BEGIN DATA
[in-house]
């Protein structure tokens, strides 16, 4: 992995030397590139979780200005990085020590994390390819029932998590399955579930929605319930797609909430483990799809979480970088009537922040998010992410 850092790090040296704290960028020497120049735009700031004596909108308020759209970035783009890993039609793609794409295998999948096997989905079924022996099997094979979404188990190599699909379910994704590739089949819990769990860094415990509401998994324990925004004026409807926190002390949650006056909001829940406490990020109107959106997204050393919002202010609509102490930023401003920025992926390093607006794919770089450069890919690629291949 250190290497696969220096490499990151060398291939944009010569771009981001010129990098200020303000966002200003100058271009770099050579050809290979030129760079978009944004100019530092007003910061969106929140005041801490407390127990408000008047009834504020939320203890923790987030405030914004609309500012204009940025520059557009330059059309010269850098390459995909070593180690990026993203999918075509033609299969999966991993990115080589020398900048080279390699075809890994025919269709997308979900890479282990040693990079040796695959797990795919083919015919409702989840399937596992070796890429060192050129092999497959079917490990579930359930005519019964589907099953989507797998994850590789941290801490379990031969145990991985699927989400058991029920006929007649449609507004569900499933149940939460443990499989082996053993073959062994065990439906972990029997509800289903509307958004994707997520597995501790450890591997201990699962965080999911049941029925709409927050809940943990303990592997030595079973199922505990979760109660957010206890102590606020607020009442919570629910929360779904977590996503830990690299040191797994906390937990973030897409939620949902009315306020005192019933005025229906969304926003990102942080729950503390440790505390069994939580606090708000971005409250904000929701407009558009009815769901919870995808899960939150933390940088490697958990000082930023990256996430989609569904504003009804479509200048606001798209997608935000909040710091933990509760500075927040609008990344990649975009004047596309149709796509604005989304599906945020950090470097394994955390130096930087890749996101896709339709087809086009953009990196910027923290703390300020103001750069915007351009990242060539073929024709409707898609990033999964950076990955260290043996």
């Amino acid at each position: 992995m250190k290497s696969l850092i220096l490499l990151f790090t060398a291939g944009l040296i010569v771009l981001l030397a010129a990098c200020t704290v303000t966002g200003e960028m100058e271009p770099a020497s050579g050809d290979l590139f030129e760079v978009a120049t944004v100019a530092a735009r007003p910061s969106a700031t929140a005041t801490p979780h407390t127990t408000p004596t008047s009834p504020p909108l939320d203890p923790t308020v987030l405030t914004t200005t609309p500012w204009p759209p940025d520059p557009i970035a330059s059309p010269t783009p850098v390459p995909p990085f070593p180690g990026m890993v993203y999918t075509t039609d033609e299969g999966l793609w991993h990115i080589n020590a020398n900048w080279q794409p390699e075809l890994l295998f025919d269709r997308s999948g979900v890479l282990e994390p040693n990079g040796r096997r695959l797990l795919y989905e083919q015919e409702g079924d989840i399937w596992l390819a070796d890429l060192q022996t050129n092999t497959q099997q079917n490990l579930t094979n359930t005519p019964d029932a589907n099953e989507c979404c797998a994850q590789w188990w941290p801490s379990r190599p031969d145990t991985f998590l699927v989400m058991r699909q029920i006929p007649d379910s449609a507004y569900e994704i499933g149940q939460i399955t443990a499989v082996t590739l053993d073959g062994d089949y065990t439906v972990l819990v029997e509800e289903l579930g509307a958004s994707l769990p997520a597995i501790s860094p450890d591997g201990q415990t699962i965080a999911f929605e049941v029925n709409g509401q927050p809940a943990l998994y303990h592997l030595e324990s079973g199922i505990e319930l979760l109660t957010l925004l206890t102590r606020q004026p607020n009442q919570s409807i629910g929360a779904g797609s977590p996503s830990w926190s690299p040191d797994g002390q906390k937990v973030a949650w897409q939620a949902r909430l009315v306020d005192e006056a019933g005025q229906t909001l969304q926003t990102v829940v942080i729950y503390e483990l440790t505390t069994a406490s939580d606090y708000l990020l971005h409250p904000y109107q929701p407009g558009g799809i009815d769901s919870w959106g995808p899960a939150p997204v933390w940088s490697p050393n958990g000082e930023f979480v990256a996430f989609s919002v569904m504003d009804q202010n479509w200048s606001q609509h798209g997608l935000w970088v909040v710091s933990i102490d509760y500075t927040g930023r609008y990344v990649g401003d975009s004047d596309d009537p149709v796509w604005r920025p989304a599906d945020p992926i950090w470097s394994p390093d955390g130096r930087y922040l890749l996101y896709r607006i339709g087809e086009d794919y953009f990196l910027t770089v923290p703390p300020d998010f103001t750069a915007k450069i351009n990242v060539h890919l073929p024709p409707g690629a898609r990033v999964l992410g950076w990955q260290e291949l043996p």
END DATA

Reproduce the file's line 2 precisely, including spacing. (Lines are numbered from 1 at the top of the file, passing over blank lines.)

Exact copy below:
């Protein structure tokens, strides 16, 4: 992995030397590139979780200005990085020590994390390819029932998590399955579930929605319930797609909430483990799809979480970088009537922040998010992410 850092790090040296704290960028020497120049735009700031004596909108308020759209970035783009890993039609793609794409295998999948096997989905079924022996099997094979979404188990190599699909379910994704590739089949819990769990860094415990509401998994324990925004004026409807926190002390949650006056909001829940406490990020109107959106997204050393919002202010609509102490930023401003920025992926390093607006794919770089450069890919690629291949 250190290497696969220096490499990151060398291939944009010569771009981001010129990098200020303000966002200003100058271009770099050579050809290979030129760079978009944004100019530092007003910061969106929140005041801490407390127990408000008047009834504020939320203890923790987030405030914004609309500012204009940025520059557009330059059309010269850098390459995909070593180690990026993203999918075509033609299969999966991993990115080589020398900048080279390699075809890994025919269709997308979900890479282990040693990079040796695959797990795919083919015919409702989840399937596992070796890429060192050129092999497959079917490990579930359930005519019964589907099953989507797998994850590789941290801490379990031969145990991985699927989400058991029920006929007649449609507004569900499933149940939460443990499989082996053993073959062994065990439906972990029997509800289903509307958004994707997520597995501790450890591997201990699962965080999911049941029925709409927050809940943990303990592997030595079973199922505990979760109660957010206890102590606020607020009442919570629910929360779904977590996503830990690299040191797994906390937990973030897409939620949902009315306020005192019933005025229906969304926003990102942080729950503390440790505390069994939580606090708000971005409250904000929701407009558009009815769901919870995808899960939150933390940088490697958990000082930023990256996430989609569904504003009804479509200048606001798209997608935000909040710091933990509760500075927040609008990344990649975009004047596309149709796509604005989304599906945020950090470097394994955390130096930087890749996101896709339709087809086009953009990196910027923290703390300020103001750069915007351009990242060539073929024709409707898609990033999964950076990955260290043996």